Jay Wells was a junior standout with the Kingston Canadiens from 1976 through 1979. It wasn't flashy skill or scoring exploits that made him the 16th overall draft pick in the NHL's deepest amateur draft (1979) but rather his reputation as a mean and aggressive defenseman. Jay was able to work on that reputation throughout almost 1100 NHL games.
Every team in the NHL wanted Jay because he was one of the best in the entire circuit at clearing the front of the net. He was an excellent body checker, and a willing fighter. Jay was also recognized as one of the better shot blocking defensemen. It was said the only things stronger than his arms and legs were his work ethic and character. While he didn't possess great offensive skills, he had decent agility and usually made an intelligent clearing pass to get the Kings out of trouble in their own zone. He was at his best when he played within his limits and didn't over extend himself.
After 9 years in Los Angeles, Jay was traded to the Philadelphia Flyers in 1988. That trade happened only a month or so after the Kings had acquired Wayne Gretzky. While it was disappointing for Jay not to get a chance to play with Wayne, he brought his hard working style to the more physical east coast and settled in nicely.
Jay would spend 2 seasons in Philly before a late trade in March 1990 took him to Buffalo. The veteran experience Jay brought to the Sabres was his biggest asset at this stage of his career. He continued to play his rock-hard style of hockey, but struggled with injuries. He played in just 85 games over parts of three seasons in Buffalo. Lat in the 1991-92 season was traded to the New York Rangers for a similar defenseman in Randy Moller.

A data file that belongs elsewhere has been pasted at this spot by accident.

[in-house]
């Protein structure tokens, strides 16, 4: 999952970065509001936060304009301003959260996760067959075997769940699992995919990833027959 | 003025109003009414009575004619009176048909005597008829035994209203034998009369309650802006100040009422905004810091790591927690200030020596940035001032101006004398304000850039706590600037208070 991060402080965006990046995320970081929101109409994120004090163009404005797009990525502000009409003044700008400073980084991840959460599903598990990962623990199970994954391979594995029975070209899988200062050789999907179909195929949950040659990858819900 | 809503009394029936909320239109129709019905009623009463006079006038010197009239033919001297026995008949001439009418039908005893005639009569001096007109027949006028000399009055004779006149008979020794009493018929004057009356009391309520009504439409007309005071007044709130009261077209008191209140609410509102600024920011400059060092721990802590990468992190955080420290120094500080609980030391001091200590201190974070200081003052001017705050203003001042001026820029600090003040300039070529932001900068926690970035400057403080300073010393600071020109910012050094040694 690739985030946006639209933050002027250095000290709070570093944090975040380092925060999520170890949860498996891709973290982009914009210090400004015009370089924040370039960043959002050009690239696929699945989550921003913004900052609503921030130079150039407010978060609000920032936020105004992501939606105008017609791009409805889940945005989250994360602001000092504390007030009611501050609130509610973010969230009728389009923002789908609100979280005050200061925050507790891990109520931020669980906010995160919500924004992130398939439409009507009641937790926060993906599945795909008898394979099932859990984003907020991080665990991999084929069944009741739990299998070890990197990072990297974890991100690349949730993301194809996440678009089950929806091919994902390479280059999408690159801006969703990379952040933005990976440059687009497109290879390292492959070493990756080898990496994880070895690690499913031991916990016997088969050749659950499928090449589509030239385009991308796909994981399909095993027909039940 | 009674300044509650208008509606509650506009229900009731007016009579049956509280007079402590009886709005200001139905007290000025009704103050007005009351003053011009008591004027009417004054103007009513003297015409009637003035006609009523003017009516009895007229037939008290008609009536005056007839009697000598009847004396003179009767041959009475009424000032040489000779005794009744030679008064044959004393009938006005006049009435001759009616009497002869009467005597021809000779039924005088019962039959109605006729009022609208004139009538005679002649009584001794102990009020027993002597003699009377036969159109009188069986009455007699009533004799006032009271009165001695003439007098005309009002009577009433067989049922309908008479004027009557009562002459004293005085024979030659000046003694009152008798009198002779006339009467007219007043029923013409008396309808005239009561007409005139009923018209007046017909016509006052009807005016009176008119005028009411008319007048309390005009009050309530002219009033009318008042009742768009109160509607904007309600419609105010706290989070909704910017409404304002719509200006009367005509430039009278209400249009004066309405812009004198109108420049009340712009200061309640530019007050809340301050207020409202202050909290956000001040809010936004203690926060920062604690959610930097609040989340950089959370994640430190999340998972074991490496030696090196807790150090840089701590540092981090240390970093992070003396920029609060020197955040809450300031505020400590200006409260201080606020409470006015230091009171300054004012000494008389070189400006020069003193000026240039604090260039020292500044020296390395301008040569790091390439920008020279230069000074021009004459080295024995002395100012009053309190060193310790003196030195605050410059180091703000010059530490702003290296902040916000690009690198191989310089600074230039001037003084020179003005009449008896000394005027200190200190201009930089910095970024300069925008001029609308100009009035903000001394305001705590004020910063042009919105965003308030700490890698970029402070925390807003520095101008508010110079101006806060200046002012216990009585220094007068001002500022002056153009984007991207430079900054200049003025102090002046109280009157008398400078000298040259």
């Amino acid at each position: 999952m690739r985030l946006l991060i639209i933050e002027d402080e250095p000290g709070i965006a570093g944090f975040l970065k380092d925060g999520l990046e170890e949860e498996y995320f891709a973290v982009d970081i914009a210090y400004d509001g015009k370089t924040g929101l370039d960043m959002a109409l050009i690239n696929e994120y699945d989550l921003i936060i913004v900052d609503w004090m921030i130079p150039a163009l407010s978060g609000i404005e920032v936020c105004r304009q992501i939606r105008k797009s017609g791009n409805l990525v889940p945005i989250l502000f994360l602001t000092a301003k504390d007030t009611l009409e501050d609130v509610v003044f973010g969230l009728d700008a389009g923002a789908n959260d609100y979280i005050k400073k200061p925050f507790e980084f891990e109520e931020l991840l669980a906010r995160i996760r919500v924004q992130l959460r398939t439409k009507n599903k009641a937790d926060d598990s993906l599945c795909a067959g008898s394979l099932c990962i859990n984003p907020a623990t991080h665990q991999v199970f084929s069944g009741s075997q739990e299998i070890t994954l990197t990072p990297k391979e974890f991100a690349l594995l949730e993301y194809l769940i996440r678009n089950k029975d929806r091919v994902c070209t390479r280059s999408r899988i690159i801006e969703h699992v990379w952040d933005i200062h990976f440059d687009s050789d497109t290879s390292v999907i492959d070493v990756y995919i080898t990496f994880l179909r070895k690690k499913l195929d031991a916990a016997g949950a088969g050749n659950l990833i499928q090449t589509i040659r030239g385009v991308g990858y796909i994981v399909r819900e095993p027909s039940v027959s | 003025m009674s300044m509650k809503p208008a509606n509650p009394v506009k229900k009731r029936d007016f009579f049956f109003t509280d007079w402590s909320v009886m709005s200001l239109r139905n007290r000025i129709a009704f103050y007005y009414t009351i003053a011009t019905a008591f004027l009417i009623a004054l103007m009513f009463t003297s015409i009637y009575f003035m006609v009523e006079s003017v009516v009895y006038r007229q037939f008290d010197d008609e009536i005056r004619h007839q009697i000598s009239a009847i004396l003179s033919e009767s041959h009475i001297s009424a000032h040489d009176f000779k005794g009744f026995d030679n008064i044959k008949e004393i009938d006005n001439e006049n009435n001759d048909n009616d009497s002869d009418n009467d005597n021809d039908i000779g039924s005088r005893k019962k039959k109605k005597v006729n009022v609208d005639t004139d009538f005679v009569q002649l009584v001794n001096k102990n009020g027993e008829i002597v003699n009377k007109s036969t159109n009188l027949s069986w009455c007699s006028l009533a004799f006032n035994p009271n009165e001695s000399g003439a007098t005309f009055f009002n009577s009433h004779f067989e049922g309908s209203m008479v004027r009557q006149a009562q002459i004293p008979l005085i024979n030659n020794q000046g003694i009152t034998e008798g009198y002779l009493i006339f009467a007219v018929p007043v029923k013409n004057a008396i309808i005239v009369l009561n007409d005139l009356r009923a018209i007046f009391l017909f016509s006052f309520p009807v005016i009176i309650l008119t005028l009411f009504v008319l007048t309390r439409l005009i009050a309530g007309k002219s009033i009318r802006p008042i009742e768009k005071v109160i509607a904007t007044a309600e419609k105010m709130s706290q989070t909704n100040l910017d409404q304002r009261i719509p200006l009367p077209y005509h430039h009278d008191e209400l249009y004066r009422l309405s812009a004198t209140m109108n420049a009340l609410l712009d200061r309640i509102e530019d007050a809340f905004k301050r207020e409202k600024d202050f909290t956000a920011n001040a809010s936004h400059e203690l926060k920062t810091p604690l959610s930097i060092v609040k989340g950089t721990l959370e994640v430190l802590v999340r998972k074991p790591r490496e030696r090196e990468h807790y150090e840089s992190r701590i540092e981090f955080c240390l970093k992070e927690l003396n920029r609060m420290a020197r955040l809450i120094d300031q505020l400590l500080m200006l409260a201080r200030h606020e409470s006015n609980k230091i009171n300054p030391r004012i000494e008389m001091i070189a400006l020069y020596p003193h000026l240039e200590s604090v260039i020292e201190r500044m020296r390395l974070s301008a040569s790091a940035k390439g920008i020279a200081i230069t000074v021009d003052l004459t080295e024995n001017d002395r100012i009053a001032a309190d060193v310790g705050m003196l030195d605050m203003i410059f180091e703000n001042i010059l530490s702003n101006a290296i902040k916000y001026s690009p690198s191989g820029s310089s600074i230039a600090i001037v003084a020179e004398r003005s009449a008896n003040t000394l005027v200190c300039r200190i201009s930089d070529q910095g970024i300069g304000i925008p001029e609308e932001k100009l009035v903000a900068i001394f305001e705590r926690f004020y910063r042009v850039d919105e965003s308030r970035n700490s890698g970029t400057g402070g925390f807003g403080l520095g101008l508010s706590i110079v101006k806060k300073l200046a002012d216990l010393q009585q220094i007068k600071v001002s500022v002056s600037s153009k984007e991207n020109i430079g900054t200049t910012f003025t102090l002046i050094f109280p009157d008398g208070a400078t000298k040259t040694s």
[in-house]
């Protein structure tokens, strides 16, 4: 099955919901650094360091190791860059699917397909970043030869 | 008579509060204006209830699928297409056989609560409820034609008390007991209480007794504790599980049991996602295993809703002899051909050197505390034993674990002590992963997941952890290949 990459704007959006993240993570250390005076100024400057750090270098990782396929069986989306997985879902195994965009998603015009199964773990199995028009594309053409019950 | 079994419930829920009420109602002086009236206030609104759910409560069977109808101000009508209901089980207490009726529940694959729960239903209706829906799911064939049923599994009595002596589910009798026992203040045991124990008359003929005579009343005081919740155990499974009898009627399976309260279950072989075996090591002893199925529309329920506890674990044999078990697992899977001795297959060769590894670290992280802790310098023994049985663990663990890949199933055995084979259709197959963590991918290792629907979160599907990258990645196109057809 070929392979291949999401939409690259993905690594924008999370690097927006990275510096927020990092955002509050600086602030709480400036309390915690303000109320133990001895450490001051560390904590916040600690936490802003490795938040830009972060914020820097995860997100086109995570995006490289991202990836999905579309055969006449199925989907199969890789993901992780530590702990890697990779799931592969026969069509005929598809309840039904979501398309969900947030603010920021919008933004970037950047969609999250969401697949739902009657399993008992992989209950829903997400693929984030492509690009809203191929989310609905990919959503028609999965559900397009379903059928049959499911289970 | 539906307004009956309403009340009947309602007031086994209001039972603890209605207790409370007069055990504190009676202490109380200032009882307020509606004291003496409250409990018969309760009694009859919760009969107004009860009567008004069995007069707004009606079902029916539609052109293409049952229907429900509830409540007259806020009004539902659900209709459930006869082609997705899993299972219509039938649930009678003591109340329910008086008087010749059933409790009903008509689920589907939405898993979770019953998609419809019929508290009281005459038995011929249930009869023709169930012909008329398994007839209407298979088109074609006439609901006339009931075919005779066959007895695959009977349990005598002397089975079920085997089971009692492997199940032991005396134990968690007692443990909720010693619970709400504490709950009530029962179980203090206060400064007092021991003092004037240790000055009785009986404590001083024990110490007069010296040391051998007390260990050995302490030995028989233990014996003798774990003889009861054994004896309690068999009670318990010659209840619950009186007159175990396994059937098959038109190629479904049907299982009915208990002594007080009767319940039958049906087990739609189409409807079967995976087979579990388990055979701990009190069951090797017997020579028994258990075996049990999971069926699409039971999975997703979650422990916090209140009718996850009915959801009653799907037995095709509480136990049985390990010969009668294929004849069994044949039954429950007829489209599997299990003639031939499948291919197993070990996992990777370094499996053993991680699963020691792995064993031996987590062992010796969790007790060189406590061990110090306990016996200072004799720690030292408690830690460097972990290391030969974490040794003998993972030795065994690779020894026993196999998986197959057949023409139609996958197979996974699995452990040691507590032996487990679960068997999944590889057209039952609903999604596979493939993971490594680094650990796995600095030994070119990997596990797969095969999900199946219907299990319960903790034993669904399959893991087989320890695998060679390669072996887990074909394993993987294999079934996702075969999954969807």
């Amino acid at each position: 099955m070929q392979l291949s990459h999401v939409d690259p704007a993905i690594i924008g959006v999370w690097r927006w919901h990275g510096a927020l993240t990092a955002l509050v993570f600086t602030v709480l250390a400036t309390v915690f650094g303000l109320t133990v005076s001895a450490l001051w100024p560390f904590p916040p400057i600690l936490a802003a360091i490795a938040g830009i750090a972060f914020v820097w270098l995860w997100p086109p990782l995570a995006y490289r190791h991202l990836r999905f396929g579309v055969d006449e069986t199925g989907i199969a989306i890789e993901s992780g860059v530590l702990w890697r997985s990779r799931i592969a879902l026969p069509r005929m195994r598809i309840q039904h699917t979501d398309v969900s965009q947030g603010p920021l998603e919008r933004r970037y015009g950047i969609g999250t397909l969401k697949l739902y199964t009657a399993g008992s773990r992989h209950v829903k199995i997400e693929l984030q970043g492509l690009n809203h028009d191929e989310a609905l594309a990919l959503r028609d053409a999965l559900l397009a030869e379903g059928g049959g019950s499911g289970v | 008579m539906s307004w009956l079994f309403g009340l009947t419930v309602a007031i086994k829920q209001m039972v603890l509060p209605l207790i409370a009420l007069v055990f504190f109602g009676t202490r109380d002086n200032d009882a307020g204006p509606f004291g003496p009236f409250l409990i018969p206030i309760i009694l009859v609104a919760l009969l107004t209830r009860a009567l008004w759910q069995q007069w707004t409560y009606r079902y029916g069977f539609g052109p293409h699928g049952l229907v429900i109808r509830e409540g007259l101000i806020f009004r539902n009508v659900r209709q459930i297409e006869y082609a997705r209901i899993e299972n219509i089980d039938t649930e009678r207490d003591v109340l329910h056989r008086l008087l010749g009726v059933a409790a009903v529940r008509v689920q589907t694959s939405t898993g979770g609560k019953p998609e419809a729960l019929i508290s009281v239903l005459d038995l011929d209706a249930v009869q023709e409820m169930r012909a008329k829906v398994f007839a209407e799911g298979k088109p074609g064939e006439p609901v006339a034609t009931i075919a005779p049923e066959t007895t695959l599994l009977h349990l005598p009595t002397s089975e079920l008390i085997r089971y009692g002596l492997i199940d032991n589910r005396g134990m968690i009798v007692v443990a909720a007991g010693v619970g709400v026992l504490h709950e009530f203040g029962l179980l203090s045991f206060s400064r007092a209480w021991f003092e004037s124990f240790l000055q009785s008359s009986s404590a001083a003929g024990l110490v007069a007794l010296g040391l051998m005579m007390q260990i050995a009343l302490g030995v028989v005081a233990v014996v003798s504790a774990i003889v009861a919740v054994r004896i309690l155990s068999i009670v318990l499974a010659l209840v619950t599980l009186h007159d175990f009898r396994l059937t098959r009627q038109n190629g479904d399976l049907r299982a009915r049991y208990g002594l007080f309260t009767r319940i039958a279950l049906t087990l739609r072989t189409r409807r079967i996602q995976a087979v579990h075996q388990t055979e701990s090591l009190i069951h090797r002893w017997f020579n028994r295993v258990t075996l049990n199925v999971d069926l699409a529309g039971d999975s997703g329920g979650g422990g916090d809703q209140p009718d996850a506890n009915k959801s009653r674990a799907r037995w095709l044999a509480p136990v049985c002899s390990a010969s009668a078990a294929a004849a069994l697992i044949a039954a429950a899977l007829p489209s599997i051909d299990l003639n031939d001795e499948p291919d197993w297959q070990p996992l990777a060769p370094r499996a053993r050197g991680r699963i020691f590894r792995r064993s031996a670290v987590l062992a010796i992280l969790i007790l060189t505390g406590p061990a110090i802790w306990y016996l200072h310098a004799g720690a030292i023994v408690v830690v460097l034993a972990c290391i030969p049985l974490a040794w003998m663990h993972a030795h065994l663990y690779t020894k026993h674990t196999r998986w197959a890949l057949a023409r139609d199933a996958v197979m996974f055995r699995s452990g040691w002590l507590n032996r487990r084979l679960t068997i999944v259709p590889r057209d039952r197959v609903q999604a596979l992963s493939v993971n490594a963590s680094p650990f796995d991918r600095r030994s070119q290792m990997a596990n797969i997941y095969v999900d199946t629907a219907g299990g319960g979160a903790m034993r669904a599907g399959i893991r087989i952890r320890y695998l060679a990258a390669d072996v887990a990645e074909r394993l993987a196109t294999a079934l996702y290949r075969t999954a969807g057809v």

Jay enjoyed his time in New York. He spent 4 seasons there, none more memorable than the 1993-94 season. Jay played in 79 games games that season, his first fully healthy season in 7 seasons. He also participated in 23 playoff games as the New York Rangers battled the Vancouver Canucks in a memorable battle for the Stanley Cup. The Rangers ultimately won the championship. For Jay, like all hockey players, it was the highlight of his career. All the years of blood, sweat and injuries finally were rewarded for Jay and his Rangers teammates. When Jay had his opportunity to lift the Cup above his head, he said "I had no idea what to do with it."
Jay continued to play in the NHL until 1997, with stops in St. Louis and Tampa Bay, before he opted to step off the ice and behind the bench.
He played in 1098 NHL games, scoring 47 goals and 263 points, while earning 2359 minutes in the penalty box. He is one of hockey's true warriors, and deserves to be remembered as such.